A pedestrian walks past, a grim message of Malaysia’s mandatory death penalty for drug trafficking adorns the perimeter wall of the historic Pudu Jail downtown Kuala Lumpur. Photo: Tengku Bahar/AFP

History of the death penalty in Malaysia

Capital punishment in Malaysia has been part of the country’s criminal justice system for almost a century, since before its independence in 1957. 

As the country never signed the 1966 International Convention on Civil and Political Rights or its optional 1989 protocol on the abolition of the death penalty, Malaysia today remains one of the few countries worldwide that practises capital punishment. It is also among only 15 countries that impose it for drug-related offences.

On a national level, death penalties are imposed by nine laws and applicable to 33 offences, including the 11 crimes that, until yesterday, carried a mandatory death sentence.

Parliamentary discussions about the abolishment of capital punishment effectively began in October 2019. But it was only after the execution of 11 people last year in neighbouring Singapore that human rights organisations escalated the pressure on Malaysia to repeal its own death penalty. 

“All eyes are now on Malaysia’s Senate to take the next steps and make these reforms a reality,” Jorene Maliamauv said. “The death penalty is the ultimate cruel, inhuman and degrading punishment. It is a violation of the right to life.”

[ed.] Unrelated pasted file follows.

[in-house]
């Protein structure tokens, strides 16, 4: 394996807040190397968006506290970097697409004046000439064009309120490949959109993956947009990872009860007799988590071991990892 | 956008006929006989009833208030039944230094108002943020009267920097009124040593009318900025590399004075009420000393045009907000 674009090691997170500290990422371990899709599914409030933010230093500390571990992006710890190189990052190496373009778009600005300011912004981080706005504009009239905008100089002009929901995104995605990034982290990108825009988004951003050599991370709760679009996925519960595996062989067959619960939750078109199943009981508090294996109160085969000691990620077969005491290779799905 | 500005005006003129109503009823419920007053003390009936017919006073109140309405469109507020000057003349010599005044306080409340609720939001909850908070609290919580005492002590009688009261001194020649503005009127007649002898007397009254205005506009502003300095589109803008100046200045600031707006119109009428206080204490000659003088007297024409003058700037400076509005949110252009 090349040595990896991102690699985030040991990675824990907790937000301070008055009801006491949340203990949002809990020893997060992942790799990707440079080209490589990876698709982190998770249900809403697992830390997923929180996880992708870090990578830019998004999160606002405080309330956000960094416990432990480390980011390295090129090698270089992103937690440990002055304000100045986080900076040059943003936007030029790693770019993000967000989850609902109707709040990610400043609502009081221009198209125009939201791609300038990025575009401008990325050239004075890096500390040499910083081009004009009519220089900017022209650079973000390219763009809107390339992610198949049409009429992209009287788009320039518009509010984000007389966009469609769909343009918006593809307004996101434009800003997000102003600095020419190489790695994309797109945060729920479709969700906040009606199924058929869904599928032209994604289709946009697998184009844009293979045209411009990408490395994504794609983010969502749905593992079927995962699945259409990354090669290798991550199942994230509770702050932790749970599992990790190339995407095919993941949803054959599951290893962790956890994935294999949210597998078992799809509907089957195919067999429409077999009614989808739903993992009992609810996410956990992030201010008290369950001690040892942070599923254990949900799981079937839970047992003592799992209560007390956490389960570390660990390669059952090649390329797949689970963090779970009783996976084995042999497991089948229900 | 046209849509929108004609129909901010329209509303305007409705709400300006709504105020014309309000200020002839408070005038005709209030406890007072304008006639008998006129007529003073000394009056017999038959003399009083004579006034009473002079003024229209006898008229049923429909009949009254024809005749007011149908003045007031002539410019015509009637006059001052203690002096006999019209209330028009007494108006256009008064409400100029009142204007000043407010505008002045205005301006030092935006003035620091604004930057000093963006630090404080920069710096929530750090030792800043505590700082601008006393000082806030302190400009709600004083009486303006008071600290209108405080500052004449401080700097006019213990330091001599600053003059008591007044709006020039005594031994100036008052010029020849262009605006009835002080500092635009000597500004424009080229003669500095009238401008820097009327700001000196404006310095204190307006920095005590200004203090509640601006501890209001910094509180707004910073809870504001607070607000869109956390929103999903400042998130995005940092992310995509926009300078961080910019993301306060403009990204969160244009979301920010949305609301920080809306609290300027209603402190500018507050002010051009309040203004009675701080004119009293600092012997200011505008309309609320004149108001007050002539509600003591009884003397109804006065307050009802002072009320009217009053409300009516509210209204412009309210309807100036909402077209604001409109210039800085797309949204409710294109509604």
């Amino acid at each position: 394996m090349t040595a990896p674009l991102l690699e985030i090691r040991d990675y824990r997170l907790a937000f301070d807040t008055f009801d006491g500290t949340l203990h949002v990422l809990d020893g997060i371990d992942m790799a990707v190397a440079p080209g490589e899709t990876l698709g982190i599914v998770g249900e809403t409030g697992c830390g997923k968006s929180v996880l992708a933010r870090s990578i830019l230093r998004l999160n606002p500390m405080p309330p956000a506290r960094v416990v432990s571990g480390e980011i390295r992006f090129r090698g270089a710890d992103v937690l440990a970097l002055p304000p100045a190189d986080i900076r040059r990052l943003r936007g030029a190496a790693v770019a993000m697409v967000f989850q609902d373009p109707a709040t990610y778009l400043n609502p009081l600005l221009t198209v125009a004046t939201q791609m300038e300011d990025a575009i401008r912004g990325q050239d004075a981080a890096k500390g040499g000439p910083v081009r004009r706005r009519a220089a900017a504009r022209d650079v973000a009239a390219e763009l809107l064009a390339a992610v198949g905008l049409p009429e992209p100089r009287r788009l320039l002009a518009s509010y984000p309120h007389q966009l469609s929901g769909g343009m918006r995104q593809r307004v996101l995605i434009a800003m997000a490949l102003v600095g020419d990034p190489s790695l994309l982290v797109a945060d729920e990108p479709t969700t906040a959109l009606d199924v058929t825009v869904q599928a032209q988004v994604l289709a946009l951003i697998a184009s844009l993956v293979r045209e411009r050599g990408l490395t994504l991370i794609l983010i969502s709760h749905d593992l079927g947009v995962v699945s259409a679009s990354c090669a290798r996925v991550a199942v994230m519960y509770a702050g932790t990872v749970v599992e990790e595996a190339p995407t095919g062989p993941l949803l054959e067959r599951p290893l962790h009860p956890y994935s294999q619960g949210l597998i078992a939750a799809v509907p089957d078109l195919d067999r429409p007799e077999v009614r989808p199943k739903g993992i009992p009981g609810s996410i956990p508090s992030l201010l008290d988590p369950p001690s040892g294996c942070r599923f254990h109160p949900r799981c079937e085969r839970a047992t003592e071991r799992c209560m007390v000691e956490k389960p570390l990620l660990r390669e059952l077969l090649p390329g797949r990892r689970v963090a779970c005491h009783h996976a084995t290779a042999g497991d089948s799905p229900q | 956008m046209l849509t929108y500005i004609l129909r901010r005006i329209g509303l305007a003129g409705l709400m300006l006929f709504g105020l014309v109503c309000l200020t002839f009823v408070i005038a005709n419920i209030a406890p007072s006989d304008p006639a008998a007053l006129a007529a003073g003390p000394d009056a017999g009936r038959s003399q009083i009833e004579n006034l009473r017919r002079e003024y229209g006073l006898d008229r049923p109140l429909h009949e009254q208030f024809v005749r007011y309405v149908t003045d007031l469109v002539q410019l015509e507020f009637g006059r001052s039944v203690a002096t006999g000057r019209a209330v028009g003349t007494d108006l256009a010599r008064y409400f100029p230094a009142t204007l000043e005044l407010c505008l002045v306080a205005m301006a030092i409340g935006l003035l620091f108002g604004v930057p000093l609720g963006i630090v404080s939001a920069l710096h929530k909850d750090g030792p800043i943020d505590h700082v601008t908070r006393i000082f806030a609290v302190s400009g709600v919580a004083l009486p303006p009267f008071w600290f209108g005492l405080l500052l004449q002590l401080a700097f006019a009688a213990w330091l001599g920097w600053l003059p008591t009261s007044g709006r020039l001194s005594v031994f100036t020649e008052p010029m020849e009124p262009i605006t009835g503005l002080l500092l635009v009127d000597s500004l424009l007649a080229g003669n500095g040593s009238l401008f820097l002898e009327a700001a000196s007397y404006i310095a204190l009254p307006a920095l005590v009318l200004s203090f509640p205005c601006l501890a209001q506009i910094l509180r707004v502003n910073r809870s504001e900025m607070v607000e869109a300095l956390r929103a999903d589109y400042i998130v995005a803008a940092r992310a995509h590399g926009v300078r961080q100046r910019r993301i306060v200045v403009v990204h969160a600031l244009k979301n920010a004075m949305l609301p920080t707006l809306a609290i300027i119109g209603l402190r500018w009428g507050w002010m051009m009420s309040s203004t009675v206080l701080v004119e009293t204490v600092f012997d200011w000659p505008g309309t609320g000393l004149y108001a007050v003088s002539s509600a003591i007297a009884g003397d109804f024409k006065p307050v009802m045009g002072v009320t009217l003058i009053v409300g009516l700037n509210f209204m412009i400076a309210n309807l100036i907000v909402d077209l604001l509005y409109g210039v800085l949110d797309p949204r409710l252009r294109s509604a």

Activists attend a candlelight vigil against the impending execution of Nagaenthran K. Dharmalingam, sentenced to death for trafficking heroin into Singapore, outside the Singaporean embassy in Kuala Lumpur on 8 November, 2021. Photo: Mohd Rasfan/AFP

Abused on death row

A 2019 report by Amnesty International argued that repealing the death penalty would also reduce authorities’ arbitrary use of violence against detainees. According to the report, those on death row convicted of drug trafficking would often be tortured, beaten and otherwise violated by detention staff and during police interrogations. 

Even after it halted executions in 2018, Malaysian courts continued to apply mandatory death penalty sentences. This led to a fast increase in the number of prisoners housed on death row. With insufficient space, Foong said, they now live packed in small rooms under inhumane conditions.

“This is not fair,” he said. “Being sentenced to death is already enough of a mental toll for the inmates. Keeping them in prison in such conditions and not telling them when it will all end is just unnecessary torture.“

This is especially unfortunate for those who are charged despite claiming to be unknowing drug couriers tricked or forced to commit crimes, Foong argued, drawing from his three decades of experience defending criminal cases. 

In the state of Selangor, he added, more than 60% of drug-related cases in the Criminal High Court ended in death sentences for such people because the judges had no choice.

“We are now very relieved that the government has now turned the agenda into law,” he said. “This proposed law is just the first of many steps towards the complete abolishment of the death penalty.”